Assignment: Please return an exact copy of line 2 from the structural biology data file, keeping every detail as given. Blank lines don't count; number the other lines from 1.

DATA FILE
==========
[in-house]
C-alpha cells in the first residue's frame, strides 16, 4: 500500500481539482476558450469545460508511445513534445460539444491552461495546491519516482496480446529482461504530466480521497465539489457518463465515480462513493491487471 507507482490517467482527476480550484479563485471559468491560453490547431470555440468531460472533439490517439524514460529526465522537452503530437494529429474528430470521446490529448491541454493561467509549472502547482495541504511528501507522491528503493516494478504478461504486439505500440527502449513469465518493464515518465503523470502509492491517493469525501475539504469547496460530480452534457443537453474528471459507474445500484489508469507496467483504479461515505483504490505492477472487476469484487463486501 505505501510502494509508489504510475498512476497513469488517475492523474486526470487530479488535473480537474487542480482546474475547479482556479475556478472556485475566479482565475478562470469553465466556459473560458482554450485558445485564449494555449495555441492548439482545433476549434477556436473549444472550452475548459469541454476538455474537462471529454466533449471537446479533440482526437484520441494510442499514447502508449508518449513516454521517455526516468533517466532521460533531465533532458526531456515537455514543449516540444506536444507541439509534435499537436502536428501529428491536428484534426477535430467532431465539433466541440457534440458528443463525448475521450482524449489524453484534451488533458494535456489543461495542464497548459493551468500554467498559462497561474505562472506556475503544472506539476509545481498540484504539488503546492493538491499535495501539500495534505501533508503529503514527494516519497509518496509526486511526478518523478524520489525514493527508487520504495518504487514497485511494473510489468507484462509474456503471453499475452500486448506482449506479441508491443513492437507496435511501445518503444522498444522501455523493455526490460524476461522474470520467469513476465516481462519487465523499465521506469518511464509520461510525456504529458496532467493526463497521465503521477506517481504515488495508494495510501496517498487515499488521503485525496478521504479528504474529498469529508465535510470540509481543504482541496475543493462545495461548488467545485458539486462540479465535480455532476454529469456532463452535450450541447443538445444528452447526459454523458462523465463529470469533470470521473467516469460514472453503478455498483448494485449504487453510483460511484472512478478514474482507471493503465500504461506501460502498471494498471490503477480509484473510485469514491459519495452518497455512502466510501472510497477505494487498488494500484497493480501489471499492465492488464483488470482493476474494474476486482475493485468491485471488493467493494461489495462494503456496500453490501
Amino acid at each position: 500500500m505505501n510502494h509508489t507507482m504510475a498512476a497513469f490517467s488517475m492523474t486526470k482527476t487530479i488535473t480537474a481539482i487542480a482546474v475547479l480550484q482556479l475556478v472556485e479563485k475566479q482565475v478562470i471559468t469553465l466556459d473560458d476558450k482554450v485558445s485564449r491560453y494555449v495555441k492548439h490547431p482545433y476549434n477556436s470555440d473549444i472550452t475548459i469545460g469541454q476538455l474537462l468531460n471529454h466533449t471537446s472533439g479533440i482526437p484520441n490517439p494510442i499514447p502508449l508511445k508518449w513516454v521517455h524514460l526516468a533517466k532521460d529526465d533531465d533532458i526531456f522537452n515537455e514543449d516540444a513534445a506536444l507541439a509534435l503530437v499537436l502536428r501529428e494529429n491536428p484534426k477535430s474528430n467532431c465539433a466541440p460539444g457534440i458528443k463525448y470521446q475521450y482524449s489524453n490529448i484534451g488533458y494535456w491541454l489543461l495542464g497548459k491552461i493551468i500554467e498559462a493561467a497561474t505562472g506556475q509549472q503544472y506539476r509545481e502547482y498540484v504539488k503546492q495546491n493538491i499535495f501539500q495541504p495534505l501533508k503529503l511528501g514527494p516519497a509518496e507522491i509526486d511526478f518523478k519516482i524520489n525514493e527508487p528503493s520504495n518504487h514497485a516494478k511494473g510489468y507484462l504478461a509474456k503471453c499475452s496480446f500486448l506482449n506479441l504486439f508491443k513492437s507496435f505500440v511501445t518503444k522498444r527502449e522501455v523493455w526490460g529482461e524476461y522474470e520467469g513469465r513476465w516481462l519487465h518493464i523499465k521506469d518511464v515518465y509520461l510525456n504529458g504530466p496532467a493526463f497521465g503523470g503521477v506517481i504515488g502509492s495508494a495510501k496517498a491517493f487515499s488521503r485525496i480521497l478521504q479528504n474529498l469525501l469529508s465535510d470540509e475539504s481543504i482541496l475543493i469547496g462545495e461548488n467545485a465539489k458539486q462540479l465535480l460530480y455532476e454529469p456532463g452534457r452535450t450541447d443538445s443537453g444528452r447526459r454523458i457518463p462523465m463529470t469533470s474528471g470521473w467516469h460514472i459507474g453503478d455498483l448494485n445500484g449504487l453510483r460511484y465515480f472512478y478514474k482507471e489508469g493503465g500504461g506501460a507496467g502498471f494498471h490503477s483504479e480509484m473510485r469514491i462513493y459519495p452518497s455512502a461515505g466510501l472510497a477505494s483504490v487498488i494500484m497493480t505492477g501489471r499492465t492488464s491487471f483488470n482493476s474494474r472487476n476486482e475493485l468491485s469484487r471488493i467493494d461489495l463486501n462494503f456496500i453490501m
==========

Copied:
C-alpha cells in the first residue's frame, strides 16, 4: 500500500481539482476558450469545460508511445513534445460539444491552461495546491519516482496480446529482461504530466480521497465539489457518463465515480462513493491487471 507507482490517467482527476480550484479563485471559468491560453490547431470555440468531460472533439490517439524514460529526465522537452503530437494529429474528430470521446490529448491541454493561467509549472502547482495541504511528501507522491528503493516494478504478461504486439505500440527502449513469465518493464515518465503523470502509492491517493469525501475539504469547496460530480452534457443537453474528471459507474445500484489508469507496467483504479461515505483504490505492477472487476469484487463486501 505505501510502494509508489504510475498512476497513469488517475492523474486526470487530479488535473480537474487542480482546474475547479482556479475556478472556485475566479482565475478562470469553465466556459473560458482554450485558445485564449494555449495555441492548439482545433476549434477556436473549444472550452475548459469541454476538455474537462471529454466533449471537446479533440482526437484520441494510442499514447502508449508518449513516454521517455526516468533517466532521460533531465533532458526531456515537455514543449516540444506536444507541439509534435499537436502536428501529428491536428484534426477535430467532431465539433466541440457534440458528443463525448475521450482524449489524453484534451488533458494535456489543461495542464497548459493551468500554467498559462497561474505562472506556475503544472506539476509545481498540484504539488503546492493538491499535495501539500495534505501533508503529503514527494516519497509518496509526486511526478518523478524520489525514493527508487520504495518504487514497485511494473510489468507484462509474456503471453499475452500486448506482449506479441508491443513492437507496435511501445518503444522498444522501455523493455526490460524476461522474470520467469513476465516481462519487465523499465521506469518511464509520461510525456504529458496532467493526463497521465503521477506517481504515488495508494495510501496517498487515499488521503485525496478521504479528504474529498469529508465535510470540509481543504482541496475543493462545495461548488467545485458539486462540479465535480455532476454529469456532463452535450450541447443538445444528452447526459454523458462523465463529470469533470470521473467516469460514472453503478455498483448494485449504487453510483460511484472512478478514474482507471493503465500504461506501460502498471494498471490503477480509484473510485469514491459519495452518497455512502466510501472510497477505494487498488494500484497493480501489471499492465492488464483488470482493476474494474476486482475493485468491485471488493467493494461489495462494503456496500453490501